So, there are now record clubs you can join that will mail you a new title each month, just like in the olden days of vinyl, and then there is the completely unexpected situation that occurred for me last August. I was in the process of opening a couple of LP sized boxes that from the day’s mail delivery when I opened the last box and was presented with an unopened copy of Sun Ra’s Blue York. The image on the cover was not completely unfamiliar to me, I recognized from somewhere before seeing the perforated paper design with the plain font text in blue of Sun Ra with Blue York underneath, but I couldn’t place where. Had I listened to this on Tidal or through Roon? Pandora? Had I read a review of this album in the pages of Stereophile. Had I heard this album at a show and written down the name and placed it in the cart of an online retailer only to order it many months later without remembering anything about the LP? I looked at the box. It wasn’t from one of the usual places I order most frequently. The return address said Bull Moose in Portland, ME, but that didn’t jog my memory. Next I thought to myself, what did I pay for this? It was then that I looked at the billing insert for the LP and noticed I hadn’t ordered this. It was for someone who lived two blocks away from me. How cool! There was another vinyl lover within throwing distance (for Aroldis Chapman) of my home. No, I hadn’t noticed it when looking at the return address on the box. I wasn’t looking for a name other than my own to be on the address label.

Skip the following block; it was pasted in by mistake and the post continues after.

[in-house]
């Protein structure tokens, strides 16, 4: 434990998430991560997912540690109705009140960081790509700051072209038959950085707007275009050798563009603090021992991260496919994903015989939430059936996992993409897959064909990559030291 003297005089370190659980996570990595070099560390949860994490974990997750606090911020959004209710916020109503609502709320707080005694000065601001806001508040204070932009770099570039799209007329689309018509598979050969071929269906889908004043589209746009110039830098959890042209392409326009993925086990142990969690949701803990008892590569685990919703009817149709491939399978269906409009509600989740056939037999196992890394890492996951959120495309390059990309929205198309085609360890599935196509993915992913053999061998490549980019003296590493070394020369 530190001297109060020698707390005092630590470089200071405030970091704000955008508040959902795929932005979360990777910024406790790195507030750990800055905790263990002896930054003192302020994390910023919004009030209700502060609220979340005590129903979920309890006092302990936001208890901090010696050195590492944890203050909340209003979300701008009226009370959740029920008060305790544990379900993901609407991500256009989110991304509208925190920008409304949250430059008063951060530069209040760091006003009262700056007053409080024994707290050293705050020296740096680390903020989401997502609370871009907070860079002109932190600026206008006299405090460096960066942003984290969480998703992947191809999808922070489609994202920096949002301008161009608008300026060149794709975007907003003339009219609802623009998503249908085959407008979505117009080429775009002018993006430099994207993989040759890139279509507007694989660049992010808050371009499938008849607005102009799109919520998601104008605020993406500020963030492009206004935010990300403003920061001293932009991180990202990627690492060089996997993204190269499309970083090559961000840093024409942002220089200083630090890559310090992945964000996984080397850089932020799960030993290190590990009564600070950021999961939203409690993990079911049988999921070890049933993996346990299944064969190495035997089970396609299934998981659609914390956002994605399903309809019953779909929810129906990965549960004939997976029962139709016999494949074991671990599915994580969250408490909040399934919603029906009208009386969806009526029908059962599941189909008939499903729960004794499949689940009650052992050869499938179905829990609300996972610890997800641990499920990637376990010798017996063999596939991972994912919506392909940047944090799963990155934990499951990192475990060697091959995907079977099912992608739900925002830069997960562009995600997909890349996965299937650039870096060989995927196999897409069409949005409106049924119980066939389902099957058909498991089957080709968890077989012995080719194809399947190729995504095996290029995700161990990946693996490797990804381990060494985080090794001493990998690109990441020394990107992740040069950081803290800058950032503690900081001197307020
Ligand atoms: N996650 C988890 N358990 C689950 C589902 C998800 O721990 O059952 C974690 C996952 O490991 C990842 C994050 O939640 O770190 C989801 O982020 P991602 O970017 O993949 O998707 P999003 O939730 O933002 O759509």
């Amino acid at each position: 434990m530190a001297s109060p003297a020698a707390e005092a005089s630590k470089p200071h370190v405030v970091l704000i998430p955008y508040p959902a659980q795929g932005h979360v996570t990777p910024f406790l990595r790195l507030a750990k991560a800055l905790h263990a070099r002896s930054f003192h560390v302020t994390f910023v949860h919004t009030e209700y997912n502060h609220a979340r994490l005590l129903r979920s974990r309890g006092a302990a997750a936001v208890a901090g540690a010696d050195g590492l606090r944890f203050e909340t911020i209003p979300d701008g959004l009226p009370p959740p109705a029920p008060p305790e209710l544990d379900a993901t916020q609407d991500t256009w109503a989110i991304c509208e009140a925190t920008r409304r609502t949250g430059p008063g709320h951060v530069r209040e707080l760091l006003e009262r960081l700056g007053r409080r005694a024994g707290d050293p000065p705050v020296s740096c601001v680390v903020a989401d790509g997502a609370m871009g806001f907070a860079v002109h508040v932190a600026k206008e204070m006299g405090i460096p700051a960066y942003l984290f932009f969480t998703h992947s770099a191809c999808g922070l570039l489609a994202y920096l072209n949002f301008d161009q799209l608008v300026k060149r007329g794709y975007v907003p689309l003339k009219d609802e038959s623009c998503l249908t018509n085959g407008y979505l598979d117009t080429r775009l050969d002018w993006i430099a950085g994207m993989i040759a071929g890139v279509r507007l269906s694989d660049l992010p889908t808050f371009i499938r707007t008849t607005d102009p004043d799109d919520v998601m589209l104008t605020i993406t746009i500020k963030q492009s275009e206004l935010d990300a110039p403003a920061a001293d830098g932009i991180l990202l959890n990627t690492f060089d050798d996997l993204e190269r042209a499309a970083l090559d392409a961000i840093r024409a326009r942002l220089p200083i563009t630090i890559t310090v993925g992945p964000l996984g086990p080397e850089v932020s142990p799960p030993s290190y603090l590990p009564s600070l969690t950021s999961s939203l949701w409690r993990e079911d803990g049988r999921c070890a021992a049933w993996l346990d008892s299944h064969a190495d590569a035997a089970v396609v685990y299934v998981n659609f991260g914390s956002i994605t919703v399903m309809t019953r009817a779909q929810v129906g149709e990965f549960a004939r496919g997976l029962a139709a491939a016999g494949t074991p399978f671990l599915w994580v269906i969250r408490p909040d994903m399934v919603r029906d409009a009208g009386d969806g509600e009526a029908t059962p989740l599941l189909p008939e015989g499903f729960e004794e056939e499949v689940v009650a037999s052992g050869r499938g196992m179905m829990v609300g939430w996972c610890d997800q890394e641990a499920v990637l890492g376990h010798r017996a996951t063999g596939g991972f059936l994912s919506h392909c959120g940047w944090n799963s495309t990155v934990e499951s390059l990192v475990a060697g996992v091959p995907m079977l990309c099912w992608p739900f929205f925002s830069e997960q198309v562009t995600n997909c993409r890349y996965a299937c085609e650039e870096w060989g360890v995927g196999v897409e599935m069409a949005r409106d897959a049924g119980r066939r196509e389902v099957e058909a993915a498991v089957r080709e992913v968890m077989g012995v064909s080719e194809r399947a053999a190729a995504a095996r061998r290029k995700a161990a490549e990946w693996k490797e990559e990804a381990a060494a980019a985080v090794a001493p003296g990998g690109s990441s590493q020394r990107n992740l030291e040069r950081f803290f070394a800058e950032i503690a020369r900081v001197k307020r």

At this point I was glad I hadn’t removed the shrink wrap from the LP, but I wanted to hear what was on the disc. So I looked on Tidal and was somewhat amazed. I’m sure there must be a majority of music lovers out there who know who Sun Ra is, (in fact I later watched a Michael Fremer interview with a record store owner who mentioned he had some customers who only collect Sun Ra LP’s) but at that time I was completely without a clue. When I looked on Tidal I saw that they had listed 82 main albums! How did I not know this guy? 82 Main Albums by Sun Ra- but no recording of this one. So, I listened randomly to bits and pieces of some of his other albums. The music did sound familiar, though not recently so. The familiarity of my musical memory went way back to my youth, somewhere in my early high school years when I specifically remembered listening in my room late at night to something completely weirdly/spacey in the jazz domain on a college radio station (probably with some 60’s chemical enhancement- mine and Sun Ra’s) and recording it on a portable mono cassette player. I just recorded a bit of whatever it was that was playing, but today I would swear it must have been Sun Ra from one of his recordings. I may even still have that cassette, though the task of finding it, listening to it, and trying to match it to a particular Sun Ra album is a chore I’ll save for retirement, or later…